Pervasive Computing has become a reality and is further emerging. And even though Pervasive Computing is still in its infancy, no one can deny its potential to change how we live and do business. Pervasive Computing is pointing toward a future in which the networking web will be extended to an ever larger number of players, to smaller machines, houses, appliances, etc., which are increasingly becoming more intelligent. Applications and architectures are becoming multi modal and aware of their context. This web will allow machines to interact with other machines and humans. The sheer number of players interacting with each other and their penetration in our daily lives, such as household appliances, is going to make the impact even more formidable.
In some respects, pervasive solutions contain many elements from standard e-Business systems and are implemented with the same or similar technology. However, the combination of the pervasiveness of computing functionality and internet access, together with possibilities such as the remote monitoring of events and pushing information to users and machines, or the creation of location-aware services, is a new paradigm. Clearly, the well-known Web 'Request/Response' model, as implemented through WAP or i-mode is not enough. Disconnected Work, Intelligent Notification, Ad Hoc Networks, and Data Replication are just a few samples usage patterns where Pervasive Computing goes beyond 'internet for small screens'.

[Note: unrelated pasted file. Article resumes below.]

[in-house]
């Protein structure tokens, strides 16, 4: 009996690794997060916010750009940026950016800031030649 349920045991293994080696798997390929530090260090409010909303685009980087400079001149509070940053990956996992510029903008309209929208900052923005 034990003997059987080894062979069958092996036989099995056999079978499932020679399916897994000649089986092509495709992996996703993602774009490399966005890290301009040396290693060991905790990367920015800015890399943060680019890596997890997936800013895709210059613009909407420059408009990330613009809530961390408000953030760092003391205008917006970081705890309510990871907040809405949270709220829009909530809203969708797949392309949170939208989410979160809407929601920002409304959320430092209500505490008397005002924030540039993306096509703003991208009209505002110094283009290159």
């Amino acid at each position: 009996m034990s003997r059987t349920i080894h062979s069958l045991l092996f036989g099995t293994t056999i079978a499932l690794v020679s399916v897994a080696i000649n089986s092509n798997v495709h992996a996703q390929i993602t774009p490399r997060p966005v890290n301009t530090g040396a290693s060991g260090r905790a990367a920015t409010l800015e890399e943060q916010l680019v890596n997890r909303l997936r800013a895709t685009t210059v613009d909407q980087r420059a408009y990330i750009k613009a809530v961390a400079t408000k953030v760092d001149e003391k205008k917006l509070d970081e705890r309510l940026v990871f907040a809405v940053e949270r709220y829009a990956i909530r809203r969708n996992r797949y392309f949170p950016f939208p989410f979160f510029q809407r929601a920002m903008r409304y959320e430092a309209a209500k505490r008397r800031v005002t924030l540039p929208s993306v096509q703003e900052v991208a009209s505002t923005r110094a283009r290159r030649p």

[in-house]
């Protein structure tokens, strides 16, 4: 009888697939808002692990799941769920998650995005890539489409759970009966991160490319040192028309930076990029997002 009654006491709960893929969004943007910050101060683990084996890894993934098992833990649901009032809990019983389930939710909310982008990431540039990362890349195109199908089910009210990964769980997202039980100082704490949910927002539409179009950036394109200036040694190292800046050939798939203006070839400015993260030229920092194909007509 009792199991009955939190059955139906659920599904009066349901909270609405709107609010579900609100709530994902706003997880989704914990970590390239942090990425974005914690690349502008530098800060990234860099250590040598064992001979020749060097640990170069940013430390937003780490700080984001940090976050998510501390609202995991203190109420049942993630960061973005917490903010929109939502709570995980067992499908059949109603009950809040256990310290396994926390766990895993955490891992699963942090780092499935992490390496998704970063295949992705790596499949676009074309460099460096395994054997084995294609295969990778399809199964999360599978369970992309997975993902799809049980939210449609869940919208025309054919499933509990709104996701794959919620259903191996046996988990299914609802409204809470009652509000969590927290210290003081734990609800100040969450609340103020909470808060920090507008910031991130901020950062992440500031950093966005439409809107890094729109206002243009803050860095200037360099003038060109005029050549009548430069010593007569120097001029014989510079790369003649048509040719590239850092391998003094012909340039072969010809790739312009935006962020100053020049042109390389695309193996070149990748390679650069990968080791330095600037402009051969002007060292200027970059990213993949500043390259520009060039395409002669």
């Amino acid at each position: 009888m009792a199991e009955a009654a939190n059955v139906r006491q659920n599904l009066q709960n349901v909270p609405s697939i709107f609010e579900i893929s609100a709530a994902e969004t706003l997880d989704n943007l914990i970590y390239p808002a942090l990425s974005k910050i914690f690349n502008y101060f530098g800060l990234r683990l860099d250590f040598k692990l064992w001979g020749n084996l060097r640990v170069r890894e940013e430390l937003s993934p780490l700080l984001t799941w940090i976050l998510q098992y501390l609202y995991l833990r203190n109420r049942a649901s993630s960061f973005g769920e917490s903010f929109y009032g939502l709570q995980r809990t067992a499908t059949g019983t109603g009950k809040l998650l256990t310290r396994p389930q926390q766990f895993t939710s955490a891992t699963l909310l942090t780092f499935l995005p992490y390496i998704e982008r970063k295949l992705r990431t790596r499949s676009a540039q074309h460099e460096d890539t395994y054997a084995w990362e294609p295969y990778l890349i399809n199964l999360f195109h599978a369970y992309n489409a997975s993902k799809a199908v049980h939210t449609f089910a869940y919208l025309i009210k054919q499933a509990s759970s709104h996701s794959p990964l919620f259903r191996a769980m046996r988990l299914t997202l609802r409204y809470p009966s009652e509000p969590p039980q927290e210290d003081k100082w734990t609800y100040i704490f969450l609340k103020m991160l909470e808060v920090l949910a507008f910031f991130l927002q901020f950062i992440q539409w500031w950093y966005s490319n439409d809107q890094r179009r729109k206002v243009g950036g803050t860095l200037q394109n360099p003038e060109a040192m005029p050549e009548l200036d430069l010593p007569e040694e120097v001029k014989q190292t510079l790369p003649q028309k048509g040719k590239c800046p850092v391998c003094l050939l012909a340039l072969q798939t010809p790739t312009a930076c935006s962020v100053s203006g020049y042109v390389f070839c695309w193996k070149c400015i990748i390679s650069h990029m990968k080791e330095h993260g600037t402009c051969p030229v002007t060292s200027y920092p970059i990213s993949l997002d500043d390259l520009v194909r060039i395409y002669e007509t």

We believe Object Technology is playing a major part in shaping up this new computing paradigm. In some ways, objects can be regarded as becoming highly dynamic and more pervasive, 'living' on even the smallest device. The computing model is becoming even more distributed, possibly using Web Services as the prime means for cooperation.
workshop will bring together practitioners who have been actively involved in the development of Pervasive Computing solutions, researchers who have been working in this area, and people who have been involved in the definition of standards. The goal is to identify recurring architecture themes and patterns typically used to build such systems, or raise issues and gaps for implementation that need to be resolved.
The workshop is a sequel to similar sessions from the previous years at OOPSLA. It will start off with a short presentation of accepted papers and will then be highly interactive, aiming for tangible outcomes, such as sketches of reference architectures or patterns identified in this field.